Beware the Rupert

The BBC has bent over backwards to hold itself to account. How many other media organisations would have allowed their editor-in-chief to be flayed in public by one of his own employees, as Ent­wistle was by the Today programme’s John Humphrys on 10 November?

Full disclosure: I was once a BBC employee and I now do paid punditry for various BBC programmes. But I am no dewy-eyed defender of Auntie: I have, on these pages, condemned the Beeb’s “establishment bias . . . towards power and privilege, tradition and orthodoxy” and its “stomach-churning” coverage of the monarchy. And I agree that the corporation’s “bonkers” (© David Dimbleby) management structure is stuffed with “cowards and incompetents” (© Jeremy Paxman).

But what is the alternative? Death by a thousand Tory cuts? The Foxification of the British media landscape? Make no mistake, Rupert Murdoch – who incidentally hasn’t had to resign as chief executive of a media company where phone-hacking was conducted on an industrial scale – is waiting in the wings.

The BBC, despite its many faults, must be protected from its right-wing enemies. In the battle to preserve high-quality, non-partisan public-service broadcasting, Auntie is our last line of defence.

Mehdi Hasan is political director of the Huffington Post UK and a contributing writer to the New Statesman. This piece is crossposted with the Huffington Post here

Mehdi Hasan is a contributing writer for the New Statesman and the co-author of Ed: The Milibands and the Making of a Labour Leader. He was the New Statesman's senior editor (politics) from 2009-12.

This article first appeared in the 19 November 2012 issue of the New Statesman, The plot against the BBC

Photo: Getty Images
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What do Labour's lost voters make of the Labour leadership candidates?

What does Newsnight's focus group make of the Labour leadership candidates?

Tonight on Newsnight, an IpsosMori focus group of former Labour voters talks about the four Labour leadership candidates. What did they make of the four candidates?

On Andy Burnham:

“He’s the old guard, with Yvette Cooper”

“It’s the same message they were trying to portray right up to the election”​

“I thought that he acknowledged the fact that they didn’t say sorry during the time of the election, and how can you expect people to vote for you when you’re not actually acknowledging that you were part of the problem”​

“Strongish leader, and at least he’s acknowledging and saying let’s move on from here as opposed to wishy washy”

“I was surprised how long he’d been in politics if he was talking about Tony Blair years – he doesn’t look old enough”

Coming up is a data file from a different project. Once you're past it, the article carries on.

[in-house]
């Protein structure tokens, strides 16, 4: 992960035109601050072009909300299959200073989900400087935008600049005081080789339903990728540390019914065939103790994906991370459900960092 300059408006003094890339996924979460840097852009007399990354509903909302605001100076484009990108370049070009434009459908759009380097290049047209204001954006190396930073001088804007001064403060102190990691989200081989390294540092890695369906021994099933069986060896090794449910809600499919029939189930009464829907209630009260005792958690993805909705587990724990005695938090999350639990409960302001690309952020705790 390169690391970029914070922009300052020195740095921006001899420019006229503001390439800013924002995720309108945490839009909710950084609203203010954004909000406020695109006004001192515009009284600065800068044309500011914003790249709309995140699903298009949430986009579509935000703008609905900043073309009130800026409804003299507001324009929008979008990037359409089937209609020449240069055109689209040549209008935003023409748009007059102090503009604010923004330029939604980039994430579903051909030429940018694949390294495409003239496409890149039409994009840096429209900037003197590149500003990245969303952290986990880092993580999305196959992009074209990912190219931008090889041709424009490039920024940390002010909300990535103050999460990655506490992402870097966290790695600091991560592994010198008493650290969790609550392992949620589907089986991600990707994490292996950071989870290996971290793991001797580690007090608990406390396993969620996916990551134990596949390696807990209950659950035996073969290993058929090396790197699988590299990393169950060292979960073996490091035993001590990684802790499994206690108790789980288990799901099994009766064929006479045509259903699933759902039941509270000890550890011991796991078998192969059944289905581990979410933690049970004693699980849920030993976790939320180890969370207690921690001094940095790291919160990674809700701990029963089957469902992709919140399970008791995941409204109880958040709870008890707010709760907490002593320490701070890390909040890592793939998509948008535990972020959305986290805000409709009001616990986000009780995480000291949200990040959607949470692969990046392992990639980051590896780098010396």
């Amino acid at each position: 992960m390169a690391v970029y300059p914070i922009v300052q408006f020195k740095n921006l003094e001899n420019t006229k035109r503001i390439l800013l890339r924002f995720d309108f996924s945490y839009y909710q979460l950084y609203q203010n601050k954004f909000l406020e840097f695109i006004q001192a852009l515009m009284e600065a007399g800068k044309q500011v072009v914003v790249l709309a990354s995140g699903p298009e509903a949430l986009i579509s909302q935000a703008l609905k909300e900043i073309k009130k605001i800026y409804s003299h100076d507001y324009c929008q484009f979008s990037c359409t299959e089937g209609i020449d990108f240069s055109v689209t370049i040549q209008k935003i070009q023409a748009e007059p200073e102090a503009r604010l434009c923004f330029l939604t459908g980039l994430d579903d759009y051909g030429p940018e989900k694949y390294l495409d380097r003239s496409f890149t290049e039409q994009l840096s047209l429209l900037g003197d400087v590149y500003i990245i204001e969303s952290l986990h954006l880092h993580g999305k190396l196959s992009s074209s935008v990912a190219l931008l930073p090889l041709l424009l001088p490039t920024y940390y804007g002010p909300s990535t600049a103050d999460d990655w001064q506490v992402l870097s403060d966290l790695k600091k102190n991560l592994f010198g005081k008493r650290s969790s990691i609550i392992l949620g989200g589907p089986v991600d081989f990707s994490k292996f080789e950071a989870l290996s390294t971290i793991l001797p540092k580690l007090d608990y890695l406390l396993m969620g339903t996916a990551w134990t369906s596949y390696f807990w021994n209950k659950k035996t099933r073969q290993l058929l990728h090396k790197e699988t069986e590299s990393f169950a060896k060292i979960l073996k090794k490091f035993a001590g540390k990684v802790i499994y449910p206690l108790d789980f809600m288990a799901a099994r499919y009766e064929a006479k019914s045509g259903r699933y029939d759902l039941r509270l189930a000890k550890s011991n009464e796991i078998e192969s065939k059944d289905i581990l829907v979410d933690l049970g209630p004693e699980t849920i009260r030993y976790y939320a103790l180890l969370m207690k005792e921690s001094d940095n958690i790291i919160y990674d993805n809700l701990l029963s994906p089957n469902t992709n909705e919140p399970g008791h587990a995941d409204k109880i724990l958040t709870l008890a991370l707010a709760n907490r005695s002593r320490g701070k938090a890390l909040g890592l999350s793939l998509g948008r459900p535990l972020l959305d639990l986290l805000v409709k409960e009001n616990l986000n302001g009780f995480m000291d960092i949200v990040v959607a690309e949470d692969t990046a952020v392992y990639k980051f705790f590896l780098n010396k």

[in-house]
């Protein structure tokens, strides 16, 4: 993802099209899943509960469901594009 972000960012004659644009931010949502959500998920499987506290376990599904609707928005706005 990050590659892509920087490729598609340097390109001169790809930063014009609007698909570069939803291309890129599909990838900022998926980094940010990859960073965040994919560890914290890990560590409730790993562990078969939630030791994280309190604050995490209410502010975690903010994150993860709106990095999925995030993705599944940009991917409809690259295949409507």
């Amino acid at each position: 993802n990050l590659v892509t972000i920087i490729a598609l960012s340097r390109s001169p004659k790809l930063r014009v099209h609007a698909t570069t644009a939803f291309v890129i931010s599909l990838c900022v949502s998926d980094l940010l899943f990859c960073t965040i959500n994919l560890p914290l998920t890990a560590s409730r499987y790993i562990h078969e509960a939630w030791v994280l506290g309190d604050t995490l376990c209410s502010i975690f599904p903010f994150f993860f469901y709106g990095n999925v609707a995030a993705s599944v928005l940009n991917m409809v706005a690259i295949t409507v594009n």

On Jeremy Corbyn:

"“He’s the older guy with the grey hair who’s got all the policies straight out of the sixties and is a bit of a hippy as well is what he comes across as” 

“I agree with most of what he said, I must admit, but I don’t think as a country we can afford his principles”

“He was just going to be the opposite of Conservatives, but there might be policies on the Conservative side that, y’know, might be good policies”

“I’ve heard in the paper he’s the favourite to win the Labour leadership. Well, if that was him, then I won’t be voting for Labour, put it that way”

“I think he’s a very good politician but he’s unelectable as a Prime Minister”

On Yvette Cooper

“She sounds quite positive doesn’t she – for families and their everyday issues”

“Bedroom tax, working tax credits, mainly mum things as well”

“We had Margaret Thatcher obviously years ago, and then I’ve always thought about it being a man, I wanted a man, thinking they were stronger…  she was very strong and decisive as well”

“She was very clear – more so than the other guy [Burnham]”

“I think she’s trying to play down her economics background to sort of distance herself from her husband… I think she’s dumbing herself down”

On Liz Kendall

“None of it came from the heart”

“She just sounds like someone’s told her to say something, it’s not coming from the heart, she needs passion”

“Rather than saying what she’s going to do, she’s attacking”

“She reminded me of a headteacher when she was standing there, and she was quite boring. She just didn’t seem to have any sort of personality, and you can’t imagine her being a leader of a party”

“With Liz Kendall and Andy Burnham there’s a lot of rhetoric but there doesn’t seem to be a lot of direction behind what they’re saying. There seems to be a lot of words but no action.”

And, finally, a piece of advice for all four candidates, should they win the leadership election:

“Get down on your hands and knees and start praying”

Stephen Bush is editor of the Staggers, the New Statesman’s political blog.